Cybersecurity analysts have discovered that Fancy Bear is snooping on the US satellite network | Daily News Byte

Cybersecurity analysts have discovered that Fancy Bear is snooping on the US satellite network

 | Daily News Byte

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What just happened? What do government-sponsored cyber security criminals and cocaine-loving bears have in common? It is an undeniable fact that we would all rather not cross one in the wilderness without warning or preparation. Fortunately, we only have to worry about one of these as a real threat. Unfortunately, it is a threat that can wreak havoc on daily life around the world if not addressed. If you’re still not sure what’s what, here’s a hint: it’s not a bear on drugs. We’ll get to that in a bit.

Today’s satellite infrastructure supports the communications, Internet traffic and GPS-based systems relied on by millions around the world. This increasing reliance makes it a prime target for cybercriminals looking to wreak social, economic or even physical havoc.

The Cyber ​​Security and Infrastructure Security Agency (CISA) recently discovered Fancy Bear, a hacker group suspected to be linked to the Russian government, that was spying on a US satellite communications provider. The discovery was made following reports of suspicious behavior within identified networks.

CISA analyst MJ Emanuel, who discussed the incident at this year’s Cyberwarcon cybersecurity conference, has reason to believe that the hacking group, also known as APT28, had infiltrated and had a presence on the victim’s networks for months before the discovery.

The attack is not the first of its kind. Earlier this year, the National Security Agency (NSA) and analysts from the National Systems Security Agency (ANSSI) investigated satellite Internet disruptions coinciding with Russia’s invasion of Ukraine. Security organizations suspect the disruptions are also the work of Russian-backed cybercriminals, who intend to disrupt Ukrainian communications during the invasion.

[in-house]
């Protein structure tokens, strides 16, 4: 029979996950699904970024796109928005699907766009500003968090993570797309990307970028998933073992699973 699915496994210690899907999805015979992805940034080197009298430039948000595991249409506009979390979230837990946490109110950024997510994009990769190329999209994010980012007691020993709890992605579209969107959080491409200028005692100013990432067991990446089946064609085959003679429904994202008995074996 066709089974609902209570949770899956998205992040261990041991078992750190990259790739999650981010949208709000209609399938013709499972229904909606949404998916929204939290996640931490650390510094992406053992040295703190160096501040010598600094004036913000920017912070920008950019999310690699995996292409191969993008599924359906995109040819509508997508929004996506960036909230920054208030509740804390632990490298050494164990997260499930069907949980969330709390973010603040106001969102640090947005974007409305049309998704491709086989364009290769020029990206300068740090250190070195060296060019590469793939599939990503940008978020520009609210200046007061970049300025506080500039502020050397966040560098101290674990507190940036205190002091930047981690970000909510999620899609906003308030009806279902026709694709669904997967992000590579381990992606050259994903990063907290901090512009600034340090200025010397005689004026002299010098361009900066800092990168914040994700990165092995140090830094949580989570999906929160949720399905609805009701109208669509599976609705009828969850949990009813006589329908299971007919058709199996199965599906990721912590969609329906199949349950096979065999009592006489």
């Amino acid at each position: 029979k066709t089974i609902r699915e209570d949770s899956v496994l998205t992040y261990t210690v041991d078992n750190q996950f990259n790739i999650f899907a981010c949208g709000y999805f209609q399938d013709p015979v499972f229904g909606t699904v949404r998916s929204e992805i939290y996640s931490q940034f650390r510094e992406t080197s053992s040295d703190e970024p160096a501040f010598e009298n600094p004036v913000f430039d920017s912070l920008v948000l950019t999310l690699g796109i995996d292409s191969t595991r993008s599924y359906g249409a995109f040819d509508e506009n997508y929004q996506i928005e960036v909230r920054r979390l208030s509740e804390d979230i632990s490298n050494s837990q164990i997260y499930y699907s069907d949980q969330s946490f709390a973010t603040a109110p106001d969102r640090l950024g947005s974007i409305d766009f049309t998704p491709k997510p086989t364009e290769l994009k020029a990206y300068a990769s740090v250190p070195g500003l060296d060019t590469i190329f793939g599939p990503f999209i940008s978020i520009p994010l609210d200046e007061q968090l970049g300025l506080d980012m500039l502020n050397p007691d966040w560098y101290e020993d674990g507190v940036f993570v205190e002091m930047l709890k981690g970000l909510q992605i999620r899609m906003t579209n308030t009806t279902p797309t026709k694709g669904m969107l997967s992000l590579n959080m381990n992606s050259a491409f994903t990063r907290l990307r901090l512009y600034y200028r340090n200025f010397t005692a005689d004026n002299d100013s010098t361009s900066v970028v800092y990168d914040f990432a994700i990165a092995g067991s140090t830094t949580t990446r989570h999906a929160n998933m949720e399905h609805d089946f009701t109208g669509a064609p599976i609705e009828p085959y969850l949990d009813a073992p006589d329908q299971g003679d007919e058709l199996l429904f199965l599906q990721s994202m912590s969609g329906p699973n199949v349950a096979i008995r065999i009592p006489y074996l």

The increase in cyber-attacks related to satellite communications underscores the need for improved and standardized security practices in the aerospace industry. Organizations such as the Institute of Electrical and Electronics Engineers (IEEE) and the International Organization for Standardization (ISO) are currently developing safety standards for current and future aerospace technology suppliers. Standardized practices across the industry will play an important role in strengthening the security posture of all aerospace technology providers and help secure what has become another critical global resource.

Cocked bears like the one we used in our comparison may not be an everyday threat, but that doesn’t mean it is can not to happen.

In 1985, narcotics cop turned drug smuggler Andrew Thornton dropped 40 containers of cocaine over a Georgia forest before jumping out of a plane himself. Thornton’s parachute failed to open, resulting in his death later that day. You’d think the story ends there, but that’s exactly where it begins.

Enter Pablo Escobar, a 79-kilogram (175-pound) black bear that found and ate a load of sugar thrown into the air. He was found to have ingested more than 34 kilograms (75 pounds) of the powdered drug, almost half his total body weight. To no one’s surprise, Pablo succumbed to the drug and died of an overdose. He has since been immortalized through the magic of taxidermy and currently resides at the Kentucky Fun Mall in Leckington, KY. He’s also the inspiration for Elizabeth Banks’ upcoming cinematic masterpiece, aptly titled “Cocaine Bear.”

Image credit: Crowdstrike, Wikiimages, kiforki.com

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